November 1, 2000 |
Mitsubishi Motors Corp., Japan's fourth-largest auto maker, said Tuesday that it completed part of a plan to consolidate its four U.S. business units by the end of the year to save money and better compete with larger rivals. Mitsubishi's main U.S. business, Mitsubishi Motors America Inc. in Cypress, is absorbing support functions for the sales, manufacturing and research units. The effort isn't aimed at cutting jobs, the auto maker said.
September 9, 2000 |
DaimlerChrysler on Friday cut the price it will pay for a one-third stake in Mitsubishi Motors Corp. and installed one of its executives to help run the company after a recall scandal hammered the stock of Japan's fourth-largest auto maker. The German-U.S. auto maker will pay $1.9 billion, or 10% less than it agreed to in March, for a 34% stake in Mitsubishi, and named Rolf Eckrodt as Mitsubishi's chief operating officer.
September 7, 2000 |
Mitsubishi Motors Corp. President Katsuhiko Kawasoe plans to resign to take responsibility for a 20-year cover-up of customer complaints that led to the recall of 1 million vehicles, a company official said. Kawasoe, who has led Japan's fourth-largest auto maker since 1997, will be replaced by Vice President Takashi Sonobe, said the official, who asked not to be further identified. Sonobe declined to comment. Attempts to reach Kawasoe were unsuccessful.
September 2, 2000 |
DaimlerChrysler's last-minute postponement of a meeting with analysts fueled speculation Friday that the German-American auto giant was preparing for major changes involving its troubled partner Mitsubishi Motors Corp.
August 29, 2000 |
Mitsubishi Motors' shares fell 12.4% on Monday after a weekend raid on its headquarters and reports that its president would resign to take responsibility for a growing scandal over decades of hiding vehicle defects. Mitsubishi shares finished down 48 cents at $3.39 a share on the Tokyo Stock Exchange. President Katsuhiko Kawasoe promised a thorough housecleaning. "Together with my management team, I will . . .
August 24, 2000 |
Federal auto safety officials will ask Mitsubishi to vouch for the quality of cars it has sold in the United States, after the auto maker's parent company admitted to systematically concealing consumer complaints in Japan. The National Highway Traffic Safety Administration was preparing a letter to Mitsubishi Motor Sales of America, posing questions about the safety of cars sold to Americans. NHTSA has no evidence that Mitsubishi had failed to report problems with its cars to U.S. authorities.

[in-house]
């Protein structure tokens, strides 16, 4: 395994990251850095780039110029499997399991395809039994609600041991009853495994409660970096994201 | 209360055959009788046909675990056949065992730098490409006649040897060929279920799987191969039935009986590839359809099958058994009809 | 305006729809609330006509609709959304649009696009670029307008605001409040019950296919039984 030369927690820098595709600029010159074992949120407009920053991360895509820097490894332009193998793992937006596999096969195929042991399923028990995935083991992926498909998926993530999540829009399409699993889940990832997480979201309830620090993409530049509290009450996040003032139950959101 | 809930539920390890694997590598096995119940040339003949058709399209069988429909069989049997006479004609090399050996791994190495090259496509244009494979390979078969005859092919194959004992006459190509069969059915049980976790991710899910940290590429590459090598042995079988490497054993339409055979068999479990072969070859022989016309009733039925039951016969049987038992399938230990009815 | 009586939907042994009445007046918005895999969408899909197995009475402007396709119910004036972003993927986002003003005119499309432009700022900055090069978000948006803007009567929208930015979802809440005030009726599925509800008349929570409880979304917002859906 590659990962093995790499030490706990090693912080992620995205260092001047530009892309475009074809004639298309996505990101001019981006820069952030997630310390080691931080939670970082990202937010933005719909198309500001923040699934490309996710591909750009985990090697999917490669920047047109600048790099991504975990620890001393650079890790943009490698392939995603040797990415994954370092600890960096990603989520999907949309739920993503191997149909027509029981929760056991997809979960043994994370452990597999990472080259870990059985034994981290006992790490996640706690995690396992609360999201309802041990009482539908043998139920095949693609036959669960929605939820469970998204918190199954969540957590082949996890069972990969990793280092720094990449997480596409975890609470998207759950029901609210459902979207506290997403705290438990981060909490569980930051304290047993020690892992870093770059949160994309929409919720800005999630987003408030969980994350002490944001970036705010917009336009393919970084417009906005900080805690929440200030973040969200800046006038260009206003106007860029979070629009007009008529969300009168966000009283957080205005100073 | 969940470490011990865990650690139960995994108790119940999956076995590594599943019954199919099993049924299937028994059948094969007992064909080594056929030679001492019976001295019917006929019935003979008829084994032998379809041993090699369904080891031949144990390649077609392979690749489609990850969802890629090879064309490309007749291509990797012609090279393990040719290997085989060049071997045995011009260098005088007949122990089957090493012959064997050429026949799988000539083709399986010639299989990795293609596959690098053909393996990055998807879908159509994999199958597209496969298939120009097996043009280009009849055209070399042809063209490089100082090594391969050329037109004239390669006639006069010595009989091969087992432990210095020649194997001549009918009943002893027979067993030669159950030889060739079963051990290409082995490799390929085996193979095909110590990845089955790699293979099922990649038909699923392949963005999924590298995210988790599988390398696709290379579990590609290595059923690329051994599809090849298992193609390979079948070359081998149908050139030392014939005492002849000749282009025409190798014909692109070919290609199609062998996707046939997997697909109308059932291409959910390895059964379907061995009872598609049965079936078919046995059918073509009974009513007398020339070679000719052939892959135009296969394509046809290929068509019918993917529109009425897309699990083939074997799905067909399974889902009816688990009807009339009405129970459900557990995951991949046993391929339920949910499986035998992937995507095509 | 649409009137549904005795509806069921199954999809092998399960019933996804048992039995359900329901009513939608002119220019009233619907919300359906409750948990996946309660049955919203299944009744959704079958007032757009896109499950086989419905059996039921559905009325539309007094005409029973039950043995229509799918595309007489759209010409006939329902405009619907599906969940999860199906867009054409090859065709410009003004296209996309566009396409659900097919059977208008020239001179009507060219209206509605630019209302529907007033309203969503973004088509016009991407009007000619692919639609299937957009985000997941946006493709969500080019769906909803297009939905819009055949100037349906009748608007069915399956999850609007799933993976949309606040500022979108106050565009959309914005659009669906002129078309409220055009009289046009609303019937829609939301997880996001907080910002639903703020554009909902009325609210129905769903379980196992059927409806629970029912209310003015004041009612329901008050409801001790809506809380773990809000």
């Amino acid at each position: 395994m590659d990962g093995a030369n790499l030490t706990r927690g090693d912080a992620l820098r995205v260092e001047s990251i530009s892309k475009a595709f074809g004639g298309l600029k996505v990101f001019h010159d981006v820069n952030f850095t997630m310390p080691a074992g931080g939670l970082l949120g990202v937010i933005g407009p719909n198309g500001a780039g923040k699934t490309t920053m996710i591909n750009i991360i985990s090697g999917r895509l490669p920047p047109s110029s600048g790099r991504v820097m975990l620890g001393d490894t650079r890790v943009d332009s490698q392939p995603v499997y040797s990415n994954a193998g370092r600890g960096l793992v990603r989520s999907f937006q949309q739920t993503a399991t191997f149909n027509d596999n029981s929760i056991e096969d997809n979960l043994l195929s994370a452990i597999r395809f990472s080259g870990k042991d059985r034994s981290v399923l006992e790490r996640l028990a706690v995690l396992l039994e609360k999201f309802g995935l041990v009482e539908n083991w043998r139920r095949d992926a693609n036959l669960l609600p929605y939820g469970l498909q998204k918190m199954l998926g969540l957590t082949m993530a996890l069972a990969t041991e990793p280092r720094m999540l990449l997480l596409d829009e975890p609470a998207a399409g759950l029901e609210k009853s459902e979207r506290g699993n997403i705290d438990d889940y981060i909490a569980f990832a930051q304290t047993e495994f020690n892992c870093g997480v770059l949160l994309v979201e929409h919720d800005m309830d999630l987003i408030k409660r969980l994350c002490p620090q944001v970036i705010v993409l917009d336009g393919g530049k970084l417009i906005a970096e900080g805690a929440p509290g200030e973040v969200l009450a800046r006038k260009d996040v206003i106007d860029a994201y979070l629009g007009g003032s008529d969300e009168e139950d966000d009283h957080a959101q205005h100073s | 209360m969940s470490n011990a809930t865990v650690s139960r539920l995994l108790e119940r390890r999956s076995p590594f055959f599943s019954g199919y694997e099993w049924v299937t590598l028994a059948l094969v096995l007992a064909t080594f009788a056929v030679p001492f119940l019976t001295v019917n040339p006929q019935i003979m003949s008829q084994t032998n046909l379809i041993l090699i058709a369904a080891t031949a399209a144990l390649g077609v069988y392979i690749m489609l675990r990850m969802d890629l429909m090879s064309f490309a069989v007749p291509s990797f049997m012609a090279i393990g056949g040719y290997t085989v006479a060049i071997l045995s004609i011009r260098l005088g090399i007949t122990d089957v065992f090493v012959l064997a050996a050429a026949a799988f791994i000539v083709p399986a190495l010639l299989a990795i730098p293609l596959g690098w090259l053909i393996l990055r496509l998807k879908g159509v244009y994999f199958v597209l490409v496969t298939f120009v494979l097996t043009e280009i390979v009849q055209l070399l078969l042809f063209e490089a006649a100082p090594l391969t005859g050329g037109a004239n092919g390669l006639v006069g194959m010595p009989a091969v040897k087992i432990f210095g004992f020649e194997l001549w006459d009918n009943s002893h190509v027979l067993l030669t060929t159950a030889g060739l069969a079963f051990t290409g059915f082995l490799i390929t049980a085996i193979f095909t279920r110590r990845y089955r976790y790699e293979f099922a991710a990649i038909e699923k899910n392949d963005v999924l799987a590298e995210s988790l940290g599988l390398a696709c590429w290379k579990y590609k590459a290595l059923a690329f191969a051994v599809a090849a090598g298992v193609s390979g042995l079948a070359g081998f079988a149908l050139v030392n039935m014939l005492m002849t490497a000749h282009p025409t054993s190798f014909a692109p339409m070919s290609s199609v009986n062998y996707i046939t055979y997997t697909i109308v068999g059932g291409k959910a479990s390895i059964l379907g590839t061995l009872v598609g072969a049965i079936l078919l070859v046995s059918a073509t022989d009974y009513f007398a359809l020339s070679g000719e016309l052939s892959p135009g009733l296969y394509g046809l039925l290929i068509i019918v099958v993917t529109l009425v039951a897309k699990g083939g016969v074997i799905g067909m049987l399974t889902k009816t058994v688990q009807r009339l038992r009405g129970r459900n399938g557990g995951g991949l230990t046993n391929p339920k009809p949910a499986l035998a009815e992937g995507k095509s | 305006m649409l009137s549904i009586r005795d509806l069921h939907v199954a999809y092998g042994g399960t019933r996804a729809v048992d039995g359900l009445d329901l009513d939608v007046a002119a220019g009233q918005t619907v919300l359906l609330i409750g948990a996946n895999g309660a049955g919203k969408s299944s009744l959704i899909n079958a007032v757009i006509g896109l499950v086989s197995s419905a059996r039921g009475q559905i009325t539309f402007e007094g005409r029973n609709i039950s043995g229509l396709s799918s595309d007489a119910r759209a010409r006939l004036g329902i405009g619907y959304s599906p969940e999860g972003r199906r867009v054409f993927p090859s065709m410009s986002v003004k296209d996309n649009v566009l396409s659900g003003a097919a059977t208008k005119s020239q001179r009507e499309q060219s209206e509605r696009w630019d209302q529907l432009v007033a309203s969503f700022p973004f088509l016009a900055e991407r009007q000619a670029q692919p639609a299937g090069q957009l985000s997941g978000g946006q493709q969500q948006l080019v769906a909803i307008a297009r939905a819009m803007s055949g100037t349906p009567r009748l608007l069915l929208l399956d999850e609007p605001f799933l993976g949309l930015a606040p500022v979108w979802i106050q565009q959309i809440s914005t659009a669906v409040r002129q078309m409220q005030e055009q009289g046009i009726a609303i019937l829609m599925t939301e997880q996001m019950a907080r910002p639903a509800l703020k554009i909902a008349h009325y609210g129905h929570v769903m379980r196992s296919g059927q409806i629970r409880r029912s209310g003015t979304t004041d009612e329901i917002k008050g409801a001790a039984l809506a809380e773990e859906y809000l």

August 23, 2000 |
For decades, Mitsubishi Motors employees secretly stashed tens of thousands of consumer complaints in boxes and changing rooms, behind lockers and even in the computer system using a special "H" code to signify that they should remain hidden. On Tuesday, with a deep sigh and an even deeper bow of apology, Mitsubishi Motors President Katsuhiko Kawasoe confessed to the scheme and admitted that it was a deliberate, systemic and widespread cover-up designed to avoid costly recalls.
July 19, 2000 |
Mitsubishi Motors Corp. is recalling 514,700 vehicles, and the Japanese government is looking into a possible cover-up after the discovery of consumer complaints filed with the auto maker but never shown to authorities. The complaints relate to defects in engines, brakes and other parts in the auto maker's cars and trucks. None of the vehicles affected by the recall was exported, Mitsubishi said.
June 28, 2000 |
Mitsubishi Motors Corp. is consolidating its four U.S. business units by year-end to save money and better compete with larger auto makers. The main business, Cypress-based Mitsubishi Motors America Inc., will absorb support functions for Mitsubishi's sales, manufacturing and research units. A new North American operations committee will oversee engineering, manufacturing and marketing. The changes come as the Japanese auto maker's U.S. sales are rising while its employment declines.
March 28, 2000 |
DaimlerChrysler's announcement Monday that it will buy a 34% stake in Mitsubishi Motors Corp. gives the German-American company a fighting chance to meet goals of controlling 25% of the fast-growing Asian market as well as demands in Europe and the U.S. for cars that are more fuel-efficient and less polluting. For the auto giant that was created in 1998 by fusing Daimler and Chrysler Corp.